By Lucy Endel Bassli

Former Deputy General Counsel at Snowflake Inc.

The legal technology (legaltech) space has continued to mature this year, with more capital being invested, more willingness among customers in the legal industry to adopt technological solutions, and more awareness of the need for LegalAI (Artificial Intelligence). Legal teams have become partners in the strategy of their companies, and more interested in adopting tools and technologies  that will increase their speed and responsiveness to internal business clients. The coming of age of legal operations has yielded a class of experts proficient in the pain points of their legal colleagues and knowing where and when to apply technology solutions. 


Although some companies outsource part of their tasks, an increasing number are leveraging tools to help them insource, realizing that technological advances empower them to expand their capabilities while keeping costs in check. Finally, law firms have adopted legaltech, going beyond traditional document management to tools to help automate lawyering. This helps them accelerate the work while still keeping clients happy. Automation eliminates low-level work, leading to greater revenue opportunities and reducing competitive risk. 

Mergers and Acquisitions

As expected, the legaltech industry continues to see vendor changes. Legal AI and prop tech pioneer, Leverton, has been bought by MRI Software. Thomson Reuters’ (TR) announced its acquisition of legal data sharing platform HighQ. SimpleLegal, the spend management pioneer, which Artificial Lawyer only recently profiled, has been bought by Onit. And finally, EY acquired the Pangea3 Legal Managed Services (LMS) business from Thomson Reuters.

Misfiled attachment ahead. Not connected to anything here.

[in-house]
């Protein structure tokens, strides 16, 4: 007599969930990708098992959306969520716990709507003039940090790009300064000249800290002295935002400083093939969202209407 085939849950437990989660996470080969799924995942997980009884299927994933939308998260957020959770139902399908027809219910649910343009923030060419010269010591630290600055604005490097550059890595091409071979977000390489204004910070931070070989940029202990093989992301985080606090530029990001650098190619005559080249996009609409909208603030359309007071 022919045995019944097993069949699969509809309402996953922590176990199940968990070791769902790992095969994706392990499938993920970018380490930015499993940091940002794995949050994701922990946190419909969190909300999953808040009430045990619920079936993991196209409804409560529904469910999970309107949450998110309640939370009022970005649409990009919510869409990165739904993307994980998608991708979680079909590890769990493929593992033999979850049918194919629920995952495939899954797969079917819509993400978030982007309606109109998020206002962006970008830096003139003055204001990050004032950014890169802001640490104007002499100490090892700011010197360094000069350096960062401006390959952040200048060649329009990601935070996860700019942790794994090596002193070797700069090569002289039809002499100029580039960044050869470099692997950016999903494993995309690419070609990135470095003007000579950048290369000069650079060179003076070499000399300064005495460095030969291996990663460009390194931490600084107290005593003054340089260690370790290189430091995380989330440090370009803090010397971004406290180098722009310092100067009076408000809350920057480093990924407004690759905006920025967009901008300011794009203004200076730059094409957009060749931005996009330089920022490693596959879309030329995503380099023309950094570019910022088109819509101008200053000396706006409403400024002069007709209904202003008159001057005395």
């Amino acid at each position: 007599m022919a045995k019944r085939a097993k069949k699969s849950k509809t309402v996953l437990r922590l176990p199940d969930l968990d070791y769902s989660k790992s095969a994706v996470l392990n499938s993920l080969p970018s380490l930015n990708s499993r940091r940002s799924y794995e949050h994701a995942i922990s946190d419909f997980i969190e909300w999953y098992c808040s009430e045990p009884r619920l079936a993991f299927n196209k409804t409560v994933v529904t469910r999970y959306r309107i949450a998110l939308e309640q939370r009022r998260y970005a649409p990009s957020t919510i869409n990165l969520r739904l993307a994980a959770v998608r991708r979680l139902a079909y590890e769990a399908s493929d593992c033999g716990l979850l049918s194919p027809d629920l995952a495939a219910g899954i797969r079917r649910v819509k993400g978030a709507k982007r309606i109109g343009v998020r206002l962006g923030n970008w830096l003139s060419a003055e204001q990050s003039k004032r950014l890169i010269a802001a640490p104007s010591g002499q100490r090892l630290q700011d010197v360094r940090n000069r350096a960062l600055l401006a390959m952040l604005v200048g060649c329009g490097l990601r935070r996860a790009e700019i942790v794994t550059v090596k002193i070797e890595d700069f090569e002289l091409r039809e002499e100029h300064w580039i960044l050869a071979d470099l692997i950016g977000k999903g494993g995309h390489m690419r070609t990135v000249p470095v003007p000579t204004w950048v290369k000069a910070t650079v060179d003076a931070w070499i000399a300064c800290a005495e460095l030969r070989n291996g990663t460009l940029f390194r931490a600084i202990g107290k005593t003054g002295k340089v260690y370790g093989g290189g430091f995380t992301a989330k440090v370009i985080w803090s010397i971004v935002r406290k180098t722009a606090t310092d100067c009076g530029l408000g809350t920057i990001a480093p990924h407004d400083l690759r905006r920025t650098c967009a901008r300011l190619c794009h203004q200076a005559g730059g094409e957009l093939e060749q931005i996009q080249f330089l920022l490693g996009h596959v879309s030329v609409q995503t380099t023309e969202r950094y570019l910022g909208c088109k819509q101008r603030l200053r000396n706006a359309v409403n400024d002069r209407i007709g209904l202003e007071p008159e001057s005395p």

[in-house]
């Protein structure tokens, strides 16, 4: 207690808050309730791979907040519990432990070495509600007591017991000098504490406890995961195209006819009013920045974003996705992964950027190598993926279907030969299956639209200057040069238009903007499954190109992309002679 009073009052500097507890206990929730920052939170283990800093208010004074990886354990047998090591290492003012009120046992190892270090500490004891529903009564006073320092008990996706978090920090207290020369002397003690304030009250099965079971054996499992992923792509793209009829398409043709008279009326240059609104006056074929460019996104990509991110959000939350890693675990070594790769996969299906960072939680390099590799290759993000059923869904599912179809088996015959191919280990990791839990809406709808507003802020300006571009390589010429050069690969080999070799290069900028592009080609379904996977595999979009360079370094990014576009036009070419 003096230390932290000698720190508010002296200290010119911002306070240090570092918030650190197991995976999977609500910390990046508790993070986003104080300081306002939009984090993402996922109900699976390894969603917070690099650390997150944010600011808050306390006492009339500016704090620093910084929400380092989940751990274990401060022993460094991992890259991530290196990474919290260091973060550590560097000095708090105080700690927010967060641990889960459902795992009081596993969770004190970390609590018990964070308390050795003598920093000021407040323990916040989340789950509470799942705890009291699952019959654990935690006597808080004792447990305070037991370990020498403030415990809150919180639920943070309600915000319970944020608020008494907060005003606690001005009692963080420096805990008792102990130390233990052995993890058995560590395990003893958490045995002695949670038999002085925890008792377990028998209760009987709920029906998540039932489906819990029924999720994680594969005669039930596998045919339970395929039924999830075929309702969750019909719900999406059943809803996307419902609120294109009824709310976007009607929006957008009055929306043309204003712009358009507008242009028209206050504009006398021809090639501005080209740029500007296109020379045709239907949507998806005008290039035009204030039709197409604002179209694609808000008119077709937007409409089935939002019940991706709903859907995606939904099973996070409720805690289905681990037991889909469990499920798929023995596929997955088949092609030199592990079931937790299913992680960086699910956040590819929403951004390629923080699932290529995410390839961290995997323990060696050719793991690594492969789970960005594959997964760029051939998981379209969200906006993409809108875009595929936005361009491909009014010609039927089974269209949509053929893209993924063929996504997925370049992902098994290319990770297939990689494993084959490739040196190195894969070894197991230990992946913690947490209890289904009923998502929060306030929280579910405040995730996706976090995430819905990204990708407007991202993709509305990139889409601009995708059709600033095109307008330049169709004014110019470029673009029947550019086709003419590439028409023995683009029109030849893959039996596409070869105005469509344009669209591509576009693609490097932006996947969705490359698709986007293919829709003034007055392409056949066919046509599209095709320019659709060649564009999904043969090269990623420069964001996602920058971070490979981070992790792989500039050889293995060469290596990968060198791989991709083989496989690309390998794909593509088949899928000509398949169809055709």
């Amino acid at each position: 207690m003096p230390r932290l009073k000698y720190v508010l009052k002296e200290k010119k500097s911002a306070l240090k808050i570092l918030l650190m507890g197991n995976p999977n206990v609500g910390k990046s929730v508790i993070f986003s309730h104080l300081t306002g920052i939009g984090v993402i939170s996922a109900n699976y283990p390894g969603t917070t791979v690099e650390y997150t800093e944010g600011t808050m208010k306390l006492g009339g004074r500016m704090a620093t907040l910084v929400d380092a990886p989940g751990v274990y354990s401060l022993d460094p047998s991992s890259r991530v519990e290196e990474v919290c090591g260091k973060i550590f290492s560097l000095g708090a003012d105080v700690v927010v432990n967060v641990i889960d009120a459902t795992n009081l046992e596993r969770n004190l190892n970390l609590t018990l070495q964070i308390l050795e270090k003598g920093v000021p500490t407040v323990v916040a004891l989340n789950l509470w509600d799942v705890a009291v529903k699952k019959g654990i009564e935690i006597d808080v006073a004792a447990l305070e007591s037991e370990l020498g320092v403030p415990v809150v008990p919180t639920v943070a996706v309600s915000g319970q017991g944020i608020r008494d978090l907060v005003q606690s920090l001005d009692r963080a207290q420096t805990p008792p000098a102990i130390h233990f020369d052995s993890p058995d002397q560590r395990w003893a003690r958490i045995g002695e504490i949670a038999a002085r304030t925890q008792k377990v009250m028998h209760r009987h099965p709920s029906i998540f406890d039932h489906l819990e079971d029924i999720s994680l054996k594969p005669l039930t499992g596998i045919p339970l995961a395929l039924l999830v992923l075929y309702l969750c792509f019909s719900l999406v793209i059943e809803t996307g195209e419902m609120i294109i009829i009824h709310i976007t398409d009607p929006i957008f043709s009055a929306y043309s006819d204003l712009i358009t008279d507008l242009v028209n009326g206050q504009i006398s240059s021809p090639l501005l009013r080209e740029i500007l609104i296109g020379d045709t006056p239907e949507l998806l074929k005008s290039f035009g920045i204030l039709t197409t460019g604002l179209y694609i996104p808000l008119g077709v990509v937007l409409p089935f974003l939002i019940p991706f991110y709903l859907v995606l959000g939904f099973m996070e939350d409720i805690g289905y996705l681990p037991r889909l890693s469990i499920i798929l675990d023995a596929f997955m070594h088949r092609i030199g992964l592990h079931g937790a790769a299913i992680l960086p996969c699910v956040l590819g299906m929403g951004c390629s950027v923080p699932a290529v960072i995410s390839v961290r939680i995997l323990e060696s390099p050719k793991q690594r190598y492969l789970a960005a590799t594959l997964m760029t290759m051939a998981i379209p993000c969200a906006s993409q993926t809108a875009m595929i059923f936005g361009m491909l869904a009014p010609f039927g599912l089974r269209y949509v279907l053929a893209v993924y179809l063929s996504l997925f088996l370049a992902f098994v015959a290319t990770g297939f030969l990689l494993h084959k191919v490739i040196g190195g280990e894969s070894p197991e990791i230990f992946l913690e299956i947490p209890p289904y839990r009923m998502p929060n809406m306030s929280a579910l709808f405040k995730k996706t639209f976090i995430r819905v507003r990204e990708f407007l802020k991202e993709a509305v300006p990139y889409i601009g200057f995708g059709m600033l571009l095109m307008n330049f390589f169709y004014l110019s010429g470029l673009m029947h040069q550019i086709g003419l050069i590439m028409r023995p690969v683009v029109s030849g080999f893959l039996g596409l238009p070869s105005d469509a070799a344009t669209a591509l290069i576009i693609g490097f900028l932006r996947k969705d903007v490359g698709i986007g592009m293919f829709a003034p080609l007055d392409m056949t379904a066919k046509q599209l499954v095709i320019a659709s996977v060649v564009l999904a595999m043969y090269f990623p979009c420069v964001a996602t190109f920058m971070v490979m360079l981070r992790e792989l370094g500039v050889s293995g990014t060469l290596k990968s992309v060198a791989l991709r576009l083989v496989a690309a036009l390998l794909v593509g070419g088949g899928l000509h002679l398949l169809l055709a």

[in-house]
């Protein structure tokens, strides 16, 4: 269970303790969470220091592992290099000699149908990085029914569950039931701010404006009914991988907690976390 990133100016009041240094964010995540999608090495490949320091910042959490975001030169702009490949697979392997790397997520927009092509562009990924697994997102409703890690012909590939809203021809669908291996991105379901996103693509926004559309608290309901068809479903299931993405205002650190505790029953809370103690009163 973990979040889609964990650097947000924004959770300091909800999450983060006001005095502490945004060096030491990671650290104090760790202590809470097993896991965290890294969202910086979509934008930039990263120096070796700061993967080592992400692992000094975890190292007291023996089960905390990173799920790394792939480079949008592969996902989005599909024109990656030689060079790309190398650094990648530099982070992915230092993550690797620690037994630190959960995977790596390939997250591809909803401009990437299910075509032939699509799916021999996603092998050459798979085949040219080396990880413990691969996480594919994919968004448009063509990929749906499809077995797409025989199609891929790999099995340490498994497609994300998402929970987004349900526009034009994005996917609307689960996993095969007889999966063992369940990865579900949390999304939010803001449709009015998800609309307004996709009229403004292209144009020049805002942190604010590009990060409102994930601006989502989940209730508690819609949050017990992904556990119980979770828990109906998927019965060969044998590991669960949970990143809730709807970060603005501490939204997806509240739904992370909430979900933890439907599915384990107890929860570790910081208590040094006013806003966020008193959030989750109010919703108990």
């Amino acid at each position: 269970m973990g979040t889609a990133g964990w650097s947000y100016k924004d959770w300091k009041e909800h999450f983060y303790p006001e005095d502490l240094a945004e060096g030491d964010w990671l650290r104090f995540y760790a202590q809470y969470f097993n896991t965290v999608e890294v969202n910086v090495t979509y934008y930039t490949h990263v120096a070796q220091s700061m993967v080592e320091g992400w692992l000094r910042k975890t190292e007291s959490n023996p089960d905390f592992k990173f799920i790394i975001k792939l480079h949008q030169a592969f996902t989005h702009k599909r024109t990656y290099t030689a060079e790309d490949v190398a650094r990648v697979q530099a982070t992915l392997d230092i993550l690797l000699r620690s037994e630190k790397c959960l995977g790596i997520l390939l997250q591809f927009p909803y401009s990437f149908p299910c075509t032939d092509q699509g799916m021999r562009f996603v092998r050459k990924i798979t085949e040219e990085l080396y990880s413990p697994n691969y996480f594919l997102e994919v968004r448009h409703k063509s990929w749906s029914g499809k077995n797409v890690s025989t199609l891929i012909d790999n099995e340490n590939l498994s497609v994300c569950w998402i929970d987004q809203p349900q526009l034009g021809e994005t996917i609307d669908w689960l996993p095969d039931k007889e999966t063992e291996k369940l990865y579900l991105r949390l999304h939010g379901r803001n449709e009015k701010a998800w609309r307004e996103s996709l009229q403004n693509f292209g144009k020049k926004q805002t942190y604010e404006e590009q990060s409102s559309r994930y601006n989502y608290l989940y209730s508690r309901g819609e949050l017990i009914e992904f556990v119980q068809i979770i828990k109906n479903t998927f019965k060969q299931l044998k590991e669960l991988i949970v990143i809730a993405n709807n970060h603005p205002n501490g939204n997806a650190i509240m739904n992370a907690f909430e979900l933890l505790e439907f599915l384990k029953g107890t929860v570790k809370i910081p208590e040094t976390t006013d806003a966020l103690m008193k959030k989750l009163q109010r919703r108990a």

Choosing Legal Tech

During my time as in-house counsel at Microsoft and Snowflake, I found that the process of choosing and purchasing legal technology has only gotten more complicated over time. Even sophisticated buyers continue to be overwhelmed by the choices available. Complicating the picture are continually changing developments such as privacy concerns (e.g. GDPR) and security requirements. 

The Legal Tech Buyer’s Guide 2019 Edition discusses these major developments and gives practical advice on how to evaluate and buy legaltech. Now online, the fully updated and revised guide features nn categories of legal technology, from contract drafting to eDiscovery, and Contract Review Automation, to Legal Analytics. We hope this updated guide and downloadable resources provide a useful starting point and insights for the assessment of your legal tech needs.